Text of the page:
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Quantum Mechanics Born to be Linear?

  1. Jul 24, 2010 #1
    http://www.sciencemag.org/cgi/content/abstract/329/5990/418" [Broken]
    Two pillars of modern physics, quantum mechanics and gravity, have so far resisted attempts to be reconciled into one grand theory. This has prompted suggestions that theories about either or both need to be modified at a fundamental level. Sinha et al. (p. 418; see the Perspective by Franson) looked at the interference pattern resulting from a number of slits, to test the "Born rule" of quantum mechanics. They verified that Born holds true—that the interference pattern is built up by the interference from two paths, and two paths only, with no higher-order paths interfering. The result rules out any nonlinear theories of quantum mechanics; thus, any modification of theory will need to take into account that quantum mechanics is linear.

    I wonder about the inherent non commutativity of operators acting on the same degrees of freedom of the wave function in qm. It just seems like that lends itself to a development of relevant tools in non commutative geometry to describe these physical interactions in qm (via Connes). But I don't normally think of non commutative geometries and linearity in the same breath. And to clarify I think they are saying that the operators act as linear maps on the eigenkets in qm. Is this supposed to be globally true? Are there not other spaces where operators do not act as linear transformations on the eigenkets?
    Tell me how my thought process is in error please.
    Last edited by a moderator: May 4, 2017
  2. jcsd
  3. Jul 24, 2010 #2
    A space is a shorthand for vector or linear space. By definition, the operations defined in it are linear. It is a mathematical construct that proved useful in explaining the laws of Quantum Mechanics.

    If you want to criticize something, I suggest you focus on a particular topic, make your ideas intelligible and give the arguments supporting your stance logically. Only in this way can you expect some feedback from others. As it is, I have no idea what you are asking or trying to convey to us.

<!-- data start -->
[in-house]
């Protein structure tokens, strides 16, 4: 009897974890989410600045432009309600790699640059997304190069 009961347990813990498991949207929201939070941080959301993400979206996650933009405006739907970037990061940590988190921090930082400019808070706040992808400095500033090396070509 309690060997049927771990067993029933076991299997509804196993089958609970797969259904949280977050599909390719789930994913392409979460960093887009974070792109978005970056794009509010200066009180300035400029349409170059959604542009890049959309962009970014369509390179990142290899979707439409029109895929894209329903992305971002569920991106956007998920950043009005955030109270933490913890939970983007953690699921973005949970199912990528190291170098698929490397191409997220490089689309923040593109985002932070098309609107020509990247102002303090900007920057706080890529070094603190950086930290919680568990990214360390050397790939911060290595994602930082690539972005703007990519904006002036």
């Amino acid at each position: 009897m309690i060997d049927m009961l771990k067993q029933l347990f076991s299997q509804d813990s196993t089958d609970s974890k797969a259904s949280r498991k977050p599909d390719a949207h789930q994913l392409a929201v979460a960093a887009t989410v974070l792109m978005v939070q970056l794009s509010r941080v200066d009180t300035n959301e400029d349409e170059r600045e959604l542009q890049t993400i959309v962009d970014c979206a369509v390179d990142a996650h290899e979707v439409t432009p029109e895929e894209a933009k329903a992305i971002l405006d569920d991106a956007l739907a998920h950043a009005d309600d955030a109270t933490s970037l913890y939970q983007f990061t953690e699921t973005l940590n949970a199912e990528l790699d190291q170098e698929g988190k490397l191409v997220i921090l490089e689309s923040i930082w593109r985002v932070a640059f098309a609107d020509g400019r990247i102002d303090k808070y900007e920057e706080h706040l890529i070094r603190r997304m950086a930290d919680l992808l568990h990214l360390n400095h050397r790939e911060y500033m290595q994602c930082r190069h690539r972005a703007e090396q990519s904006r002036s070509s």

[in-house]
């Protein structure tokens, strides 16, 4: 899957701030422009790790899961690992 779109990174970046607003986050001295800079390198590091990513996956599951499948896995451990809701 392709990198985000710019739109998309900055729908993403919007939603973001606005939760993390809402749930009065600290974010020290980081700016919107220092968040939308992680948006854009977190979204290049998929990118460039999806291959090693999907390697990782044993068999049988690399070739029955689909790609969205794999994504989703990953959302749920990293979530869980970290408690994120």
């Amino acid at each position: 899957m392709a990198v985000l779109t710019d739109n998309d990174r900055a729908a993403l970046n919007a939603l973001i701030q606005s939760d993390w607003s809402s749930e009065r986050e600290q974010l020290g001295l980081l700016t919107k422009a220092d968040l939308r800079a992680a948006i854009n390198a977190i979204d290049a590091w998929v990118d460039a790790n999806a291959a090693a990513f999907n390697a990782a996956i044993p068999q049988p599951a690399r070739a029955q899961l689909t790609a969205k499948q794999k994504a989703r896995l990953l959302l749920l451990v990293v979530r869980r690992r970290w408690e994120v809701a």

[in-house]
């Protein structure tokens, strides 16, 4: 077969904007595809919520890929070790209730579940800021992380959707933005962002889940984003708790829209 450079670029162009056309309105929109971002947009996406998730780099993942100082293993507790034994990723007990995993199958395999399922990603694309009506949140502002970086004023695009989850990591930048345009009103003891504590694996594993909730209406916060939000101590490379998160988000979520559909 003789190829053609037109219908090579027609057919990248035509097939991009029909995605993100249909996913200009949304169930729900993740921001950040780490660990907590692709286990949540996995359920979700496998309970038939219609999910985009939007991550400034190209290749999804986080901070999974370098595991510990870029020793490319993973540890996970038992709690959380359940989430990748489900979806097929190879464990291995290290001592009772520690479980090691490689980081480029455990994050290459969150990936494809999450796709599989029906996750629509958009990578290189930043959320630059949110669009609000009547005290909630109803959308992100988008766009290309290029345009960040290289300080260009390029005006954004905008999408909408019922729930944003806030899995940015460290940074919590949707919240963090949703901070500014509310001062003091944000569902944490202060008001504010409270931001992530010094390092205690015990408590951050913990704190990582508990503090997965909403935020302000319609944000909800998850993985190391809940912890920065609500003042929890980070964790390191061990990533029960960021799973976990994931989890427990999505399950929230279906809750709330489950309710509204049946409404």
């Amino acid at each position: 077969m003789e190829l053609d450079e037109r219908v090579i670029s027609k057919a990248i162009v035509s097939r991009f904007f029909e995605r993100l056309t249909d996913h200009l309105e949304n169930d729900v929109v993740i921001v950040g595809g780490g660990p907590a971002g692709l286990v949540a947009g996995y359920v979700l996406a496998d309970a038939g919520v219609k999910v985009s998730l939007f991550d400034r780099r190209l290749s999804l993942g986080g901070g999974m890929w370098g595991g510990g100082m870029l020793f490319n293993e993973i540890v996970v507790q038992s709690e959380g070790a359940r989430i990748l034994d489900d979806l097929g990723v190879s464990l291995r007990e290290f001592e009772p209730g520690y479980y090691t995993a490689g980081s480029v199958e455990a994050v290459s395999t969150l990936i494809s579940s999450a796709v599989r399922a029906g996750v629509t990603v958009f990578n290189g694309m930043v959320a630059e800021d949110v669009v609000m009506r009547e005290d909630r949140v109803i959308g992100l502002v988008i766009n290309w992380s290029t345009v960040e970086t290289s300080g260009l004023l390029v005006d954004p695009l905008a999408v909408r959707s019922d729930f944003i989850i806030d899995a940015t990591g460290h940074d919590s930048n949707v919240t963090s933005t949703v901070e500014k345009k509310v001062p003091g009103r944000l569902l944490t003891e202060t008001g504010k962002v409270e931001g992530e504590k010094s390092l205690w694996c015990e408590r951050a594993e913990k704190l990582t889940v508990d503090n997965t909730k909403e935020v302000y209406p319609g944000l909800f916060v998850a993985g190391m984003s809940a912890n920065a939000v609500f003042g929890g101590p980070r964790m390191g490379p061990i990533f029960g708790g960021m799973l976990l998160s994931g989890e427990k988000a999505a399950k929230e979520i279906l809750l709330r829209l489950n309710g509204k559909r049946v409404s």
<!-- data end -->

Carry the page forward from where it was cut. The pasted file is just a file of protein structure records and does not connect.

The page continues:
4. Jul 24, 2010 #3
    I think you misunderstood me, I was asking for someone's input not criticizing the paper just trying to understand the last sentence of the abstract in context.

    Better question, how do operators act on wavefunctions in non commutative geometrical context?
    Last edited: Jul 24, 2010
  5. Jul 24, 2010 #4
    I am sorry, I don't understand what you mean by this. Would you care to elaborate a bit more.
  6. Jul 24, 2010 #5
    Okay to clarify, I think about performing mathematical operations on structures that have certain characteristics. As a kids we always dealt with set elements that satisfied the commutative law. But in introductory qm we are faced with examples where operators don't commute with one another and there is physical significance to this non commutation because the two operators that don't commute cannot be simultaneously measured.

    In this sense, it seems as though the geometrical interpretation of the two operators that don't commute could be described using non commutative geometry. And I know that Alain Connes has done a lot of work on developing non commutative geometries and integrating them into physics, so I ought to start reading some of his old papers. If you can suggest some, it would be appreciated btw.

    Anyway, let me clarify what I mean with a concrete example that you might have seen before. An old Math GRE problem has elements of a set where each element is equal to its negative, i.e. s=-s For some number t which is also part of the set, (s+t)^2 does NOT equal s^2+2st+t^2 because since s=-s, the two middle terms cancel out and in THIS structure, (s+t)^2=s^2 + t^2. So how do rules of qm look in this type of structure and how do operators behave?
  7. Jul 24, 2011 #6
    Pretty shocking I'd find this out, despite what was written in the Science magazine,

  8. Jul 24, 2011 #7


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  9. Aug 21, 2011 #8
    there is recent evidence that nature is non linear


    ......"A value this close to the Planck length means that quantum gravity models in which there's a linear relationship between photon energy and speed are "highly implausible." That leaves other quantum gravity options open, including those in which the the relationship is non-linear. Hopefully, theoreticians will be able to devise real-world tests for some of these...."

    by me at :
    post 5

    Last edited by a moderator: May 5, 2017
  10. May 14, 2012 #9
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